Neil Armstrong, the first man to walk on the moon, died Saturday, weeks after heart surgery and days after his 82nd birthday.
Armstrong commanded the Apollo 11 spacecraft that landed on the moon on July 20, 1969, and he radioed back to Earth the historic news of "one giant leap for mankind." He spent nearly three hours walking on the moon with fellow astronaut Edwin "Buzz" Aldrin.
Sad indeed. Neil Armstrong is the closest thing I probably have to a personal “hero” from popular culture, sports or science. People who know me know that I don’t go much for hero-worship and I don’t idolize people just because they were successful at one very visible thing.
But Neil Armstrong was special. Neil Armstrong was like the George Washington of the astronauts and test pilots. Most people had or have a general awareness of Neil Armstrong but the respect Armstrong had from his peers is legendary. It is no simple coincidence that Neil Armstrong was the man that NASA pinned their hopes for the success of the most ambitious government program in the history of the world.
People think of Neil Armstrong as an astronaut. But he was first, and in his mind, foremost, a pilot, and a test pilot at that. After serving his country with honor and distinction as a Naval aviator in the Korean War, Armstrong became one of the nation’s elite test pilots and flew, among many others, the X-1, X-15 and the aborted but forward-looking “Dyna-soar” space vehicle. Armstrong was one of the first civilians to join the NASA astronaut program. And he did so in spite of the jeers of other test pilots such as Chuck Yeager who ridiculed astronauts as “monkeys”, a reference to the practice of early test flights having primates strapped into the capsule to test survivability.
Armstrong was the mission leader of “Gemini 8″ and he and David Scott became the first men to successfully dock two spacecraft in orbit.
The Apollo 11 mission has been documented and scrutinized for years, and yet still I am surprised by how few people realize what Armstrong did on that mission. One of the reasons for the ridicule of pilots like Yeager was that the program called for the entire moon landing sequence to be done by computer, with no human control. Of course Armstrong and the other Lunar Lander pilots were taught how to “fly” the Lunar Lander, but the hopes of the NASA engineers and administrators was that human intervention would not be needed.
But that was not the case. If you listen to the tapes of the landing sequence, you will hear a very calm voice announce a code (I can’t remember the exact code) but the code was supposed to mean a landing abort. Armstrong did not recognize the code (there were hundreds of codes possible that the pilots had to memorize, but this one either had not been on the list, or was one Armstrong failed to remember). Since it was not in his mental list of critical errors, Armstrong instead decided to continue the landing and within a few seconds a frantic mission control search of codes and their causes resulted in mission control agreeing with Neil’s split-second decision.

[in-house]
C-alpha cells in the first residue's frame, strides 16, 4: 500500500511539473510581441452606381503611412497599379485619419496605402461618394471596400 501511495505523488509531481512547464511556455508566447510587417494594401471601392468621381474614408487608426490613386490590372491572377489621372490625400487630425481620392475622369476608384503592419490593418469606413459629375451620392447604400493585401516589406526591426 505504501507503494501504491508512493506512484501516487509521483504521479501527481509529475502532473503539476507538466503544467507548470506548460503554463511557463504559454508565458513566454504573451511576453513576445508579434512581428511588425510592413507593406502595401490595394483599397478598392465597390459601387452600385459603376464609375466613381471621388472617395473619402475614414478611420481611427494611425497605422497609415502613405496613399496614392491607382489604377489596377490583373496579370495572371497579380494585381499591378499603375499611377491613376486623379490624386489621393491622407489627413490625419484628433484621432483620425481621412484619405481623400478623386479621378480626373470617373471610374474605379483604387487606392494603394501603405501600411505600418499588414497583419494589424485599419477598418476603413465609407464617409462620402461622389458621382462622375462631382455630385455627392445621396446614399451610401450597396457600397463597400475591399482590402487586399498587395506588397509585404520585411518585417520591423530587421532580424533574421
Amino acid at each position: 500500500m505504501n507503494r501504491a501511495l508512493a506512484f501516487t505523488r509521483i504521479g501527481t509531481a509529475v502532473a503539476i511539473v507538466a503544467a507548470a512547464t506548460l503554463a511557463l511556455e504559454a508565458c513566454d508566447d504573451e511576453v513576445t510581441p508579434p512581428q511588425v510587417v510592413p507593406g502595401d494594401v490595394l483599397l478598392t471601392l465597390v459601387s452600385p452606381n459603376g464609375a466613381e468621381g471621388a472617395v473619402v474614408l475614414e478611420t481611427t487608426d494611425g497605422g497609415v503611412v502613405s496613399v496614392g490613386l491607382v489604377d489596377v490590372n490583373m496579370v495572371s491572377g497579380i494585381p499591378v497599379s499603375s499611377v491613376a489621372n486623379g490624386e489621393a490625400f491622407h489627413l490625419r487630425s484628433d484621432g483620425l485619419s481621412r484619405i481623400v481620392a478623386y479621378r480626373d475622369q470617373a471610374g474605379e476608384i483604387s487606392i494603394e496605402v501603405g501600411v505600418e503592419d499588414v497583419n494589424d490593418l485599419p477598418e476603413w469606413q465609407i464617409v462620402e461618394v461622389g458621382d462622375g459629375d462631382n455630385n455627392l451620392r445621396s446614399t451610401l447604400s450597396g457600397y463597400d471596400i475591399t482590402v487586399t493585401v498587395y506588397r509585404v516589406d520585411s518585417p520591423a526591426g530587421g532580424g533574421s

Continuing on, Neil recognized that the lunar scenery was “wrong”. The landing site was chosen for it’s smoothness, but Neil was seeing huge boulders and craters outside the window and saw nothing but more boulders and craters in the direction the lander was moving. Again Armstrong made the split-second decision to assume manual control of the Lander.
Now. This is important.
Flying a Lunar Lander is not like flying an aircraft. It’s more like balancing a beach ball on four water jets. To “fly” the lander meant simultaneously controlling multiple rocket nozzles which adjusted the Lander’s altitude, yaw and pitch. And it meant doing it in lunar gravity, something that was impossible to accurately simulate on earth. Neil was on his own, flying a brand-new rocket type in lunar gravity over a boulder-strewn landing area with nothing but a tiny window to look out of and with the entire world watching.
His heart rate and blood pressure skyrocketed. But his voice does not falter for an instant. Because their descent had overshot their planned landing area by several miles, there was no way to get back to that location and Neil had to locate a flat area to land amidst all the boulders and craters visually through a window about the size of a dinner plate.
Think about that.
And at first he saw no safe place to land. He flew on, making his best guess from the limited view he had of where he might find a flat place to land. Every second spent precious fuel he could never get back. His blood pressure and heart rate remained at alarming levels, but he simply keeps looking.
Finally, with no more than a few seconds of fuel left, he finds a spot and settles the Eagle down.
It was because Armstrong believed that human reaction and adaptability would likely be required when the moment of truth came that he was able to shrug off the taunts of Chuck Yeager and the other non-astronaut test pilots. And in the end he flew the Eagle to a safe landing, something no “monkey” could have accomplished.
And for all the years afterward Neil avoided the spotlight and fame that could have been his for the taking. He did his job, ignored those who tried to bring him down and delivered one of the most uplifting human achievements in human history and called it “just doing his job.”
Rare, rare man. He will be missed.